Preaching to the Choir, by Mat Bradley-Tschirgi
Movies about inspirational music teachers tend to be about either egotistical assholes who drive their students to success through non-stop servings of verbal abuse or meek wallflowers who act as a sort of divining rod for talent. The unimaginatively named Boychoir goes for a different option altogether focusing on the students more than the teachers. Dustin Hoffman (Dick Tracy) mumbles his way through an uninspired performance as the conductor Master Carvelle with the cast and crew following his lead.
Director Francois Girard (The Red Violin) helms this tepid tale of rascally Stet and his misadventures as a newcomer to the titular boychoir. Boychoir is, above all else, a film made for young children so it telegraphs every scene in the broadest of strokes. Stet is such a ragamuffin he gets into fights and breaks into the snack machine! But, surprise of surprises, he has a lovely voice despite being admitted to the school without being able to read sheet music (!!!). Screenwriter Ben Ripley (Species: The Awakening) is so intent on rushing the story from one maudlin plot twist to the next that we rarely get to see the characters stretch their legs.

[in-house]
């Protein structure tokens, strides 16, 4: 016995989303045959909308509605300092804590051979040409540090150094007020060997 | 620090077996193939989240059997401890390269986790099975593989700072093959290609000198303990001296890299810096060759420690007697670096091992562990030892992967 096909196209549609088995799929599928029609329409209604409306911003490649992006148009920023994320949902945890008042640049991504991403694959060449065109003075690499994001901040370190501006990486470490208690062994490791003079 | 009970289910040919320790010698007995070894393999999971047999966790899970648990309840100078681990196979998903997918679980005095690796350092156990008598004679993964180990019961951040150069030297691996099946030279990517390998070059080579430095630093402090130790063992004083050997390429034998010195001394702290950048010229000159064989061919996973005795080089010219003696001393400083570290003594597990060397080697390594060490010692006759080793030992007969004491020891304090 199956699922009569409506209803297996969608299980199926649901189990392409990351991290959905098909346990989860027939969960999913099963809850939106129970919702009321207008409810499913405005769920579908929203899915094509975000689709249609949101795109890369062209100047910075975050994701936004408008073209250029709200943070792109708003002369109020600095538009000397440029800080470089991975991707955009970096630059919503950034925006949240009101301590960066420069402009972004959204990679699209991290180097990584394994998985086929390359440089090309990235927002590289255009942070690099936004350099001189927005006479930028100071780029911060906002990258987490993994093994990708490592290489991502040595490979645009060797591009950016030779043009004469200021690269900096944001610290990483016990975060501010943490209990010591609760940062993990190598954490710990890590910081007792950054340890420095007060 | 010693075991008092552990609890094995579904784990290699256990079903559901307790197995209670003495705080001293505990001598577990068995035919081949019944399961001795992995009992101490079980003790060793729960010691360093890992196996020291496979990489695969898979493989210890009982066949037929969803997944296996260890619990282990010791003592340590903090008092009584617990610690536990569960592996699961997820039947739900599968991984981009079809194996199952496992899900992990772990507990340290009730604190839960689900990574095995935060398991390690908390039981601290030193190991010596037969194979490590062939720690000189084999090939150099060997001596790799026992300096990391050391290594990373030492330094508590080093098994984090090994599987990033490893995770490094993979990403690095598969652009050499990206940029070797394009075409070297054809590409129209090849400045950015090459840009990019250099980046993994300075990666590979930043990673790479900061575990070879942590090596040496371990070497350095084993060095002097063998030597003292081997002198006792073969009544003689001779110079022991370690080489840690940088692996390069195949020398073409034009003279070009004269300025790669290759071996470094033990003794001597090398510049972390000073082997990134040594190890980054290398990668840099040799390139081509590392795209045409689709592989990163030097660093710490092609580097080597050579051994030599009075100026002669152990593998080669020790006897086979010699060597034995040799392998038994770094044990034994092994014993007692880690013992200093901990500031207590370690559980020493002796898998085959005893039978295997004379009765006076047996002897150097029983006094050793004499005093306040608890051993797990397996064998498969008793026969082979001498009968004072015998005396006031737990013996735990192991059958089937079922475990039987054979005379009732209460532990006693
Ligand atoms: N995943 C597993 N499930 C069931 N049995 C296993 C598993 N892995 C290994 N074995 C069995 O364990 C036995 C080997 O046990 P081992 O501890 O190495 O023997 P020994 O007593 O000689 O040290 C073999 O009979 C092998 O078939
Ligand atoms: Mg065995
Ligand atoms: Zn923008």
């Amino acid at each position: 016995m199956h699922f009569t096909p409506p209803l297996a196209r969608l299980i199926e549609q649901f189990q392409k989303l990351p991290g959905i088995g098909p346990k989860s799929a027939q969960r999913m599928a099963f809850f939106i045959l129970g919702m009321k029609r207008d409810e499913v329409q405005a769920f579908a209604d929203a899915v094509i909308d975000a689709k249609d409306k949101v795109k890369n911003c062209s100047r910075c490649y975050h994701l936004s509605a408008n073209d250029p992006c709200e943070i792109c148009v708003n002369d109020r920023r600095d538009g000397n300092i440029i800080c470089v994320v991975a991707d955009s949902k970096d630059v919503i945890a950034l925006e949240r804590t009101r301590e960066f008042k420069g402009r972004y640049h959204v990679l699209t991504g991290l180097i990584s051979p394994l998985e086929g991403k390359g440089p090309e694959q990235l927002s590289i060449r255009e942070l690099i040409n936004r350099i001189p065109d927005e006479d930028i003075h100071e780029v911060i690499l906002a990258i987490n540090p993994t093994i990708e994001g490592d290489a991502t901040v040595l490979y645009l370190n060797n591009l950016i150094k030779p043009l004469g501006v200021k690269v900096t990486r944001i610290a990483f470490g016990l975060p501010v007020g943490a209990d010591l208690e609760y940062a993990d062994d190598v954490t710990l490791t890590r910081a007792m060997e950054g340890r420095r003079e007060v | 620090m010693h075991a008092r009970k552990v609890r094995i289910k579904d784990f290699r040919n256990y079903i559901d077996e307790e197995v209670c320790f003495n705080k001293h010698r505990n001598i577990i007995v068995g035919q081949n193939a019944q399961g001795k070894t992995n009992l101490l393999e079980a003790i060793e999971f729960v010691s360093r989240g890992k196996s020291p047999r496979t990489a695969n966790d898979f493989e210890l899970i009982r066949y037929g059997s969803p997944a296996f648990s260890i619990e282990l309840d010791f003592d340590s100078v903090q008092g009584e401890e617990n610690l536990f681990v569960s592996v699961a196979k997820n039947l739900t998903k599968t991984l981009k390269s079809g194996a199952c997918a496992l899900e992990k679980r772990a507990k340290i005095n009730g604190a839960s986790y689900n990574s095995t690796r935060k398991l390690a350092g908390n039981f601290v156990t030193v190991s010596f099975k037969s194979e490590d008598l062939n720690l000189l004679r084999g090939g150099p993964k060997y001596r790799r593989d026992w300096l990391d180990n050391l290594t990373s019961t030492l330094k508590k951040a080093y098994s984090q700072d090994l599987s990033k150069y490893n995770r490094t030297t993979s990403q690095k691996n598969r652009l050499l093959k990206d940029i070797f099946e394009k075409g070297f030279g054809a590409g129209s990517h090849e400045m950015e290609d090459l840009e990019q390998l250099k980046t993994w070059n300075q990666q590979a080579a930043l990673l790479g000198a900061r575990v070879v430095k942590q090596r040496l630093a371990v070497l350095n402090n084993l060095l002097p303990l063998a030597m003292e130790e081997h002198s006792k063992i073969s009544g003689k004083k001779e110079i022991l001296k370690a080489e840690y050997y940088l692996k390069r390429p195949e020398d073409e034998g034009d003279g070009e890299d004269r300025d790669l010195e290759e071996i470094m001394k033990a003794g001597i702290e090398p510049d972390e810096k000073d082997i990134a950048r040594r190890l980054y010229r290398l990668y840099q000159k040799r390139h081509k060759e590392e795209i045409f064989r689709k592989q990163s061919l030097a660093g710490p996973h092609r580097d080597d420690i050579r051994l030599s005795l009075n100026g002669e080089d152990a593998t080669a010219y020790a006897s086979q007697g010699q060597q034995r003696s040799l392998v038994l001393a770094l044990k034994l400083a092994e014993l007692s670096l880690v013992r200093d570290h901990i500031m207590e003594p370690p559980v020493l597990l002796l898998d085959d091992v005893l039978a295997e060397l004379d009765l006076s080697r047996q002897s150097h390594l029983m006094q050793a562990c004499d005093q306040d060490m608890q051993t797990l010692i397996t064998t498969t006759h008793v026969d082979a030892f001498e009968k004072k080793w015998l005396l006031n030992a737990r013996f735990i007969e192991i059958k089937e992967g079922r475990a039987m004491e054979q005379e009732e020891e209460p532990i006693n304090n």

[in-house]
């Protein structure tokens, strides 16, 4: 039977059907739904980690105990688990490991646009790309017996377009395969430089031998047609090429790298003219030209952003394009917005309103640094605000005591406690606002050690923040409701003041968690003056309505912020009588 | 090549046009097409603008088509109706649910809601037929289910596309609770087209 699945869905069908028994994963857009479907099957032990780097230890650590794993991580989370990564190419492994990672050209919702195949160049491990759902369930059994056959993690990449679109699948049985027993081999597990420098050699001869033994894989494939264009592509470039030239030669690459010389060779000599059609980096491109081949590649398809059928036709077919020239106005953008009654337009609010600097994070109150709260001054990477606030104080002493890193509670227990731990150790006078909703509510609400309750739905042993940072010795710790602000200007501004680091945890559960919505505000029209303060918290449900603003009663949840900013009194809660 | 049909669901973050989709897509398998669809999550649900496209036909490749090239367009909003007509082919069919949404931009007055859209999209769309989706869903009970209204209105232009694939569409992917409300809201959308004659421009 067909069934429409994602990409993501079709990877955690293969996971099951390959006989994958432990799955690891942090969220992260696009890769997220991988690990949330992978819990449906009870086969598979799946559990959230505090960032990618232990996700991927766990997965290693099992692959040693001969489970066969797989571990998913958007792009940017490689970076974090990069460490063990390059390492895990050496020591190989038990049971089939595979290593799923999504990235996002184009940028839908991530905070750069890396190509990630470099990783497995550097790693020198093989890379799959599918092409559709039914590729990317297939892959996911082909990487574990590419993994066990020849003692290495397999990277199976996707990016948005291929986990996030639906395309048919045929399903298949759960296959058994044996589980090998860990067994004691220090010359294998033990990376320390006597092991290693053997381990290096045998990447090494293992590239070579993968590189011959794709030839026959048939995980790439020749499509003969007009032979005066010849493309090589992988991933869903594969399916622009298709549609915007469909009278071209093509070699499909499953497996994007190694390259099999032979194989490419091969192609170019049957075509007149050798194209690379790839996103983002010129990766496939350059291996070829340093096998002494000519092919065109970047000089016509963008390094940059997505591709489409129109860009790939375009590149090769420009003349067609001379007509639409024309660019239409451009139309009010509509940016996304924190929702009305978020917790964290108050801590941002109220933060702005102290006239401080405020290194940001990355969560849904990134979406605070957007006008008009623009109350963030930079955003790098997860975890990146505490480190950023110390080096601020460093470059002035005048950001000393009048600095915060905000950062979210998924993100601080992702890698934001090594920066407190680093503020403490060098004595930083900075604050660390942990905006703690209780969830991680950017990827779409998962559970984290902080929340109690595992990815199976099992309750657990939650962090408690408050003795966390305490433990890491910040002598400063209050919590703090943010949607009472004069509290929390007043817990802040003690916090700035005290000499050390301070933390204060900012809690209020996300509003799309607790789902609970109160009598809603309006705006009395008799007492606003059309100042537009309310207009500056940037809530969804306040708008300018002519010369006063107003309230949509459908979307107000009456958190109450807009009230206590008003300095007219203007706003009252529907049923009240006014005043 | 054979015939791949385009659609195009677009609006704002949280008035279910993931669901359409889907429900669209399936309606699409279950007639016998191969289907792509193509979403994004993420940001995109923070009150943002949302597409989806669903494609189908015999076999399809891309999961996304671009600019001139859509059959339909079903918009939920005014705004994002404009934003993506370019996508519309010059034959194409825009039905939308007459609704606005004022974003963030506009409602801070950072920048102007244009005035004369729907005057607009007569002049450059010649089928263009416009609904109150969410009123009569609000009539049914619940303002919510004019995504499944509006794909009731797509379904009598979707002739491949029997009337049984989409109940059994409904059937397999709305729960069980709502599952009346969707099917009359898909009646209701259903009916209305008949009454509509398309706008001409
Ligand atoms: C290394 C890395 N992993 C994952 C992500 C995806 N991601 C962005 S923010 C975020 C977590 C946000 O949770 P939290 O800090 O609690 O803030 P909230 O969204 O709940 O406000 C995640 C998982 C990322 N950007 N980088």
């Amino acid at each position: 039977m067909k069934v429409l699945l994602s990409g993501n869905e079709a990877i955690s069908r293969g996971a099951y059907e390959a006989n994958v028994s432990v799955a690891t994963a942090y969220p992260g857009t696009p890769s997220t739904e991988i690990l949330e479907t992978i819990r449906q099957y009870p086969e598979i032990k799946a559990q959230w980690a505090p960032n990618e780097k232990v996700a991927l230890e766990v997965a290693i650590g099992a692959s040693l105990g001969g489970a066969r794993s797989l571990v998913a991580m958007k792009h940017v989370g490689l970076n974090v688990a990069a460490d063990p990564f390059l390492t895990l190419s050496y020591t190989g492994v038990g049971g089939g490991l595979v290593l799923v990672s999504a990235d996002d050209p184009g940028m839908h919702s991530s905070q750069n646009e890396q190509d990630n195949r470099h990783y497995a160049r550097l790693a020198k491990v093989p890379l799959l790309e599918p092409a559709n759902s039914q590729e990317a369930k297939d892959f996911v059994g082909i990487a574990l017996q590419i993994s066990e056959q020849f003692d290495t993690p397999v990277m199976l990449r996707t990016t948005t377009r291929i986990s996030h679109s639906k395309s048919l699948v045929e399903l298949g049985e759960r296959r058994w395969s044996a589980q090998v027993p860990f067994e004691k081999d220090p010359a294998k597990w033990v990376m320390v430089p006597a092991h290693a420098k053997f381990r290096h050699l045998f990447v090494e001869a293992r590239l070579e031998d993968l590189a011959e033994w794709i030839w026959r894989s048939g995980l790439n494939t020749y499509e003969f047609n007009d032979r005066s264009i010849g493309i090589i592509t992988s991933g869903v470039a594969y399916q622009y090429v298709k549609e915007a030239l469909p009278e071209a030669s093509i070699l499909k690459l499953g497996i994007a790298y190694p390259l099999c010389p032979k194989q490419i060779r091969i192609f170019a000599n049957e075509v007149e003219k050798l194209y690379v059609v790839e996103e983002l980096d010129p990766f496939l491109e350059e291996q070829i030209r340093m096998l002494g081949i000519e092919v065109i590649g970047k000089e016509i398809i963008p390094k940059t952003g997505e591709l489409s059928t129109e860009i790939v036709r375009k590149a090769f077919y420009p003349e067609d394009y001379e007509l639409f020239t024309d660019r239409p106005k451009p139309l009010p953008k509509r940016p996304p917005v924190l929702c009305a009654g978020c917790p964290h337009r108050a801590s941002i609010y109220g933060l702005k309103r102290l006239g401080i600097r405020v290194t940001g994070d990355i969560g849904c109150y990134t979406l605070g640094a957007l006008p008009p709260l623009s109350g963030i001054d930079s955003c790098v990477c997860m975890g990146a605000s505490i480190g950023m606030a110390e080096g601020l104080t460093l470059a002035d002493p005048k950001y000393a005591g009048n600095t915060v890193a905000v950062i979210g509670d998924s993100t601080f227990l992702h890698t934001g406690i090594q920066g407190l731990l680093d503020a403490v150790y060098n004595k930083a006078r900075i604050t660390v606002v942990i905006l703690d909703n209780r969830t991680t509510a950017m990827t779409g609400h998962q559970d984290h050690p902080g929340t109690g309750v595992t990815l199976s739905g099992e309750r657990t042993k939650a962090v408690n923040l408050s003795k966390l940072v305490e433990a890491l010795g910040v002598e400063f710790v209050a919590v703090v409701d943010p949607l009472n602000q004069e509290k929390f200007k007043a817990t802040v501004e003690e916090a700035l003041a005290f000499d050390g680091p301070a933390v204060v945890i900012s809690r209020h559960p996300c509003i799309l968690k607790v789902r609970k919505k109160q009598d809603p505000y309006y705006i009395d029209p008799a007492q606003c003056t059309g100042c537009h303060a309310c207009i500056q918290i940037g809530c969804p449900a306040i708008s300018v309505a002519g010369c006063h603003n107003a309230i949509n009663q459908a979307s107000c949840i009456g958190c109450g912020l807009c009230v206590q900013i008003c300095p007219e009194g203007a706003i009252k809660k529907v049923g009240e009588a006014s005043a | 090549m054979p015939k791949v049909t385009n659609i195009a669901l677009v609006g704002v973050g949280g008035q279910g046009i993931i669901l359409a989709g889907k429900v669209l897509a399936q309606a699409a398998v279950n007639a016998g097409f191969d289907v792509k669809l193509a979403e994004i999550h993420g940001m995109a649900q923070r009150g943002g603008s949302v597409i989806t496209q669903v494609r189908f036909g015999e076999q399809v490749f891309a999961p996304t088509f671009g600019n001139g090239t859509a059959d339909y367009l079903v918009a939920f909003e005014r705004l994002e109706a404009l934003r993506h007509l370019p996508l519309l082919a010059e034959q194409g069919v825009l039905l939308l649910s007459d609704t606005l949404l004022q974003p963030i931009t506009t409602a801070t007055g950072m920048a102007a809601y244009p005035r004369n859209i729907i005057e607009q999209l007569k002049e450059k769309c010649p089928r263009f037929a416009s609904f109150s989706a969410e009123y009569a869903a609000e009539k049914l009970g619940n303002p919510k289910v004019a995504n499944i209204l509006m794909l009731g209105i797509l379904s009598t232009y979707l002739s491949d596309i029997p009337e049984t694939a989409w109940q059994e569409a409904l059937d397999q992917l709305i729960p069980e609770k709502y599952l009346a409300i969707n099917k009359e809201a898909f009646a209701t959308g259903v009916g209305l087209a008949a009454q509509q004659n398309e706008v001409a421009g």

A handful of actors show some signs of life. Kathy Bates (Fred Claus) has a nice frumpiness to her performance as the Headmistress. Eddie Izzard (Five Children and It) is hard to recognize without his trademark facial hair as the bitchy instructor Drake. Perhaps the best performance of all comes from Kevin McHale (Glee: The 3D Concert) as Wooly, one of the kinder teachers. Garrett Wareing makes his feature film debut in the lead as Stet, but he pouts to the camera with little panache. Stet is supposed to be a smartass and a rebel, but he comes off looking more sad than anything else. Stet’s whole character arc resembles that of Anakin Skywalker in the Star Wars prequel trilogy except that his struggles result in an operatic performance instead of lost limbs.
Hoffman peeps out an interesting speech far too late in the film on what one should do in a musical performance. His humble mumbles in his prior scenes make the speech more random than moving. An already corny ending falls flat on its face with a pair of clumsy plot twists. Both trite and tired, Boychoir leaves much to be desired.